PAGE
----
Arts & Entertainment, Music
Learning from Hip-Hop Legends
Lesson time 11:06 min
This lesson covers how listening to music legends influences your art and can inspire you on your own musical journey. Nas talks about his music idols, the growth of Hip-Hop, and the lasting impact of Biggie Smalls and Tupac Shakur.
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Topics include: Going Mainstream: Growing Hip-Hop’s Influence · Tupac and Biggie · Illmatic and Beyond
[MUSIC PLAYING] - It's important that people know the evolution and origins of hip hop because it's the most exciting thing ever. And you're robbing yourself of a great education or a great treat to know how it started, where it started, who started it, how it evolved, or how did these labels form-- Def Jam Records, all of these labels-- Cold Chilling Records-- all of these great records, all of these production techniques that were started back then. I like to watch stuff on BB King, Muddy Waters, Marvin Gaye, Al Green, Elton John, Queen, Elvis, Sinatra. I want to know about these guys and they're not even rap. So it's cool that now we can go back almost 50 years and trace where-- how this thing got to where it is today and then you can learn from them. You can learn from the pioneers and it could help you today. You know, when you go back and listen to those artists I named, you're going back, listening to musical geniuses. Not to take away from us today, but these guys wrote original music. They didn't sample. They may have been inspired by other tunes and did their own versions of it. That was their way of sampling artists. They would hear something-- a blues song would inspire a rock song and a rock song would inspire a R&B song. And then Queen, "We Will Rock You", that's a rap song. He was rapping. So that's one of the first rap songs ever heard. That got played on the stations that played black music because it was that feeling, it felt like hip hop, and it was hip hop. So these guys were geniuses, guitarists, pianists, drummers-- these are the guys we sample but they made that stuff from themselves from scratch, like, that's missing today. So we're going back to a lost art when we go back and listen to these artists. One of the most defining moments for me, I was watching the movies "Wild Style" and "Beat Street". First off, they were no hip hop movies so these were like the only hip hop movies we got and these guys documented a time period we knew that there was no limits for it. We knew that you didn't just have to listen to hip hop, you could watch a story about hip hop. Not just a story about hip hop, a movie starring hip hop artists. "Crush Groove" with Run DMC and Fat Boys, another big defining moment because it took hip hop just off the radio and the mix shows and the concerts. It took it to the main stage, the world stage. In the '80s, the artists that I saw coming up were just some of the most profound, incredible sounding artists I ever heard. I go back to Melle Mel from the Furious Five, LL Cool J when he came on the scene, Public Enemy just taking on social issues like no other music group in the world, especially at that time. After you see what Rakim did, what Kool Moe Dee did, what Kool G Rap did, what Cool J did, you're trying to find what they didn't do. And I was looking for what they didn't do. I was developing my style while listening to them. At some point, I had to find a pocket that th...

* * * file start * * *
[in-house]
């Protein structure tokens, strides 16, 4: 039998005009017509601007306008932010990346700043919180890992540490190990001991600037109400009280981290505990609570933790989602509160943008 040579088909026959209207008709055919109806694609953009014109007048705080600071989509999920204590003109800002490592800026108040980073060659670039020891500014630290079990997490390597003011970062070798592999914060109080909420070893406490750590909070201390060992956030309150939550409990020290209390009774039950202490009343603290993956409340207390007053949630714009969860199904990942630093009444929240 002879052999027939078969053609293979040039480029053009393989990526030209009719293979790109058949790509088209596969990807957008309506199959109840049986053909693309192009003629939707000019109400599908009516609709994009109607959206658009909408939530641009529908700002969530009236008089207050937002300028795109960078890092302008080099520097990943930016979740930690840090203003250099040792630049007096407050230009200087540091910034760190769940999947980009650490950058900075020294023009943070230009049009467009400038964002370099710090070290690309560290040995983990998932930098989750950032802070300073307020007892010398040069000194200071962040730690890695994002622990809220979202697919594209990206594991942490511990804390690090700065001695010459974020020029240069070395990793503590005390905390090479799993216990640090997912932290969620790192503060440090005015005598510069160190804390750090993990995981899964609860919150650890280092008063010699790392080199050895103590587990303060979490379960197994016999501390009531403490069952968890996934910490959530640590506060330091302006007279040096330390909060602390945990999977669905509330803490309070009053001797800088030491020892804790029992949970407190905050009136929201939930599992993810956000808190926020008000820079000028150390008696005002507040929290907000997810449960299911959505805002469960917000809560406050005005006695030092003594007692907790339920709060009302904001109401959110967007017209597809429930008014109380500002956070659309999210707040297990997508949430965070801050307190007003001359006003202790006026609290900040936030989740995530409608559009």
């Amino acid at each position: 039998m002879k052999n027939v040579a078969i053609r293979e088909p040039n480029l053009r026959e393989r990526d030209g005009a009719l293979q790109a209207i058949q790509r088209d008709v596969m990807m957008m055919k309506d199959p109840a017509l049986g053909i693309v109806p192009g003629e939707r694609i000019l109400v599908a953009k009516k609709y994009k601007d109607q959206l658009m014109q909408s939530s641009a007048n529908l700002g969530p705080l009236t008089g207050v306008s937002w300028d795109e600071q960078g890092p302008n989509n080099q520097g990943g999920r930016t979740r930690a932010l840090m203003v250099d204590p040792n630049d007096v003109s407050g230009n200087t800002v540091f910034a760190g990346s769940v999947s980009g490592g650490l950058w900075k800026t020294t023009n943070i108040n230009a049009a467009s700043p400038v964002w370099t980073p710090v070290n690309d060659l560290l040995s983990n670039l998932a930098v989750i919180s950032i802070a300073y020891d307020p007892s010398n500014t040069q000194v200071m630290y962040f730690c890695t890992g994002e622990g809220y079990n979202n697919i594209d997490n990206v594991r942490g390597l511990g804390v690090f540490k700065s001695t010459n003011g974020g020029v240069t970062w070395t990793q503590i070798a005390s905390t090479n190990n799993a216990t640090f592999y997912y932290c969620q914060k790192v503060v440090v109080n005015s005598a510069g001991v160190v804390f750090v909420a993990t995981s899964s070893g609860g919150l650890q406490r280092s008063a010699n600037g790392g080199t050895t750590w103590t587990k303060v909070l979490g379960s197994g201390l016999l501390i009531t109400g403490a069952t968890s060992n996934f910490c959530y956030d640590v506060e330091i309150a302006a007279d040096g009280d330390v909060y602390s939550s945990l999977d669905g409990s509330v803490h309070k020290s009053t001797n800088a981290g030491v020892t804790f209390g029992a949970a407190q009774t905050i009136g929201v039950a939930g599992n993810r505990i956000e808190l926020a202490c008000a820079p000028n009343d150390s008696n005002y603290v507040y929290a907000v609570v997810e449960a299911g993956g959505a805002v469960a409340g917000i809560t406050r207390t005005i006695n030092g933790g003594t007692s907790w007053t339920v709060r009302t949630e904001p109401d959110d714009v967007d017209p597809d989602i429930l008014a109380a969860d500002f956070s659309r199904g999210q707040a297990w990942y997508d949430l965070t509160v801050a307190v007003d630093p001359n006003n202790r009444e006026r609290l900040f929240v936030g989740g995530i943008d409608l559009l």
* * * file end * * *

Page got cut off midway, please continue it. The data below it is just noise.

About the Instructor
From the landmark album "Illmatic" in 1994 to the Grammy-winning "King’s Disease," Nas has been exposing truth through rhymes and vivid street poetry for more than 25 years. Now he’s sharing his journey, the evolution of Hip-Hop, and a brand-new song with you. Hip-Hop, lyricism, flow—learn how to tap into the power of your own voice and turn your experiences into music with one of rap’s all-time greatest artists.
Featured Masterclass Instructor
Grammy-winning rapper Nas shares his journey through the evolution of Hip-Hop, breaks down some of his biggest hits, and writes a brand-new song.Explore the Class